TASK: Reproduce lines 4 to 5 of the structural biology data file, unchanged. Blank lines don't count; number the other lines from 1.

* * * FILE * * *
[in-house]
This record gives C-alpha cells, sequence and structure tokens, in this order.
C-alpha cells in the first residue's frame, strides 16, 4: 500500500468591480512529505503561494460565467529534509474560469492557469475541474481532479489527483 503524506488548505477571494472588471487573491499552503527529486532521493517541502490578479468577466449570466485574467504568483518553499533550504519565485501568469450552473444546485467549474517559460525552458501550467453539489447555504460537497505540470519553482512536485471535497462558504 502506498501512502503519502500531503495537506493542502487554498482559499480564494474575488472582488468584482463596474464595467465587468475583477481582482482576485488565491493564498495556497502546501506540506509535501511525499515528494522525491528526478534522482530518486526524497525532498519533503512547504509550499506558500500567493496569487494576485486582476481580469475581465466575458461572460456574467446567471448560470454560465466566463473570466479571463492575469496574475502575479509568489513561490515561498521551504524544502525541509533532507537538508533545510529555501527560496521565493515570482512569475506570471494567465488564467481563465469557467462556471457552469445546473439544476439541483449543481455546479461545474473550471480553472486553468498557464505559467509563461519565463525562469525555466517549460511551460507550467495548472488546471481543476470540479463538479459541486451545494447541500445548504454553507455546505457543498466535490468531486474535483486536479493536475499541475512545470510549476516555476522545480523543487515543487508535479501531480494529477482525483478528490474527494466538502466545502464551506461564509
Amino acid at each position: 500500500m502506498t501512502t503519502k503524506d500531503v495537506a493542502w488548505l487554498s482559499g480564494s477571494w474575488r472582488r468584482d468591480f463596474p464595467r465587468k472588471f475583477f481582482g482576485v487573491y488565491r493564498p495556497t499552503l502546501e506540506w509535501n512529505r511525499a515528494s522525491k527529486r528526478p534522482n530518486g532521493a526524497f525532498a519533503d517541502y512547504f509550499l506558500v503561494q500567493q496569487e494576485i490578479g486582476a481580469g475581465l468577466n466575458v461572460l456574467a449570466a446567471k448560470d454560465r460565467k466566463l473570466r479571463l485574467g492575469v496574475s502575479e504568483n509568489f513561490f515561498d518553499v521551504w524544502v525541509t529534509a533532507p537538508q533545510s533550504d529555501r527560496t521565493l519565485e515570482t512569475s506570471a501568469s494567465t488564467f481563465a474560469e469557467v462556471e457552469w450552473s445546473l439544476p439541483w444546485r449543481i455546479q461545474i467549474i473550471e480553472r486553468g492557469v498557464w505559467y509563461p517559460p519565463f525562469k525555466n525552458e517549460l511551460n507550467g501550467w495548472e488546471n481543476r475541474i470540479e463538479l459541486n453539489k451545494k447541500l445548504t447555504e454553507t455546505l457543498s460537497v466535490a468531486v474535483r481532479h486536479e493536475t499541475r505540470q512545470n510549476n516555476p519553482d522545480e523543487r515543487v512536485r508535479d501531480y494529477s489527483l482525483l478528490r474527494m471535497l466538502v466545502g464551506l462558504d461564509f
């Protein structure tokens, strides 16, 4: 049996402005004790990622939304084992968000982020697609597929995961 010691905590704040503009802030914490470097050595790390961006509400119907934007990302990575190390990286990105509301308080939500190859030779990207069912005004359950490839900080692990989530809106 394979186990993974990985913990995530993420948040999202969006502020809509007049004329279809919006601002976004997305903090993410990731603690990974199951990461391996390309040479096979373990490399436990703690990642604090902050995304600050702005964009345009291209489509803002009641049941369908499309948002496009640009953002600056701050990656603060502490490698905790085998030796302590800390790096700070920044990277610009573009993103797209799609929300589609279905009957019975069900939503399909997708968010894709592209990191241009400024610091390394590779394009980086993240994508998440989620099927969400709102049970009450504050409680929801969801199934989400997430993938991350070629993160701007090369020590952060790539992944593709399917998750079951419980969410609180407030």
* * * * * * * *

Amino acid at each position: 500500500m502506498t501512502t503519502k503524506d500531503v495537506a493542502w488548505l487554498s482559499g480564494s477571494w474575488r472582488r468584482d468591480f463596474p464595467r465587468k472588471f475583477f481582482g482576485v487573491y488565491r493564498p495556497t499552503l502546501e506540506w509535501n512529505r511525499a515528494s522525491k527529486r528526478p534522482n530518486g532521493a526524497f525532498a519533503d517541502y512547504f509550499l506558500v503561494q500567493q496569487e494576485i490578479g486582476a481580469g475581465l468577466n466575458v461572460l456574467a449570466a446567471k448560470d454560465r460565467k466566463l473570466r479571463l485574467g492575469v496574475s502575479e504568483n509568489f513561490f515561498d518553499v521551504w524544502v525541509t529534509a533532507p537538508q533545510s533550504d529555501r527560496t521565493l519565485e515570482t512569475s506570471a501568469s494567465t488564467f481563465a474560469e469557467v462556471e457552469w450552473s445546473l439544476p439541483w444546485r449543481i455546479q461545474i467549474i473550471e480553472r486553468g492557469v498557464w505559467y509563461p517559460p519565463f525562469k525555466n525552458e517549460l511551460n507550467g501550467w495548472e488546471n481543476r475541474i470540479e463538479l459541486n453539489k451545494k447541500l445548504t447555504e454553507t455546505l457543498s460537497v466535490a468531486v474535483r481532479h486536479e493536475t499541475r505540470q512545470n510549476n516555476p519553482d522545480e523543487r515543487v512536485r508535479d501531480y494529477s489527483l482525483l478528490r474527494m471535497l466538502v466545502g464551506l462558504d461564509f
């Protein structure tokens, strides 16, 4: 049996402005004790990622939304084992968000982020697609597929995961 010691905590704040503009802030914490470097050595790390961006509400119907934007990302990575190390990286990105509301308080939500190859030779990207069912005004359950490839900080692990989530809106 394979186990993974990985913990995530993420948040999202969006502020809509007049004329279809919006601002976004997305903090993410990731603690990974199951990461391996390309040479096979373990490399436990703690990642604090902050995304600050702005964009345009291209489509803002009641049941369908499309948002496009640009953002600056701050990656603060502490490698905790085998030796302590800390790096700070920044990277610009573009993103797209799609929300589609279905009957019975069900939503399909997708968010894709592209990191241009400024610091390394590779394009980086993240994508998440989620099927969400709102049970009450504050409680929801969801199934989400997430993938991350070629993160701007090369020590952060790539992944593709399917998750079951419980969410609180407030």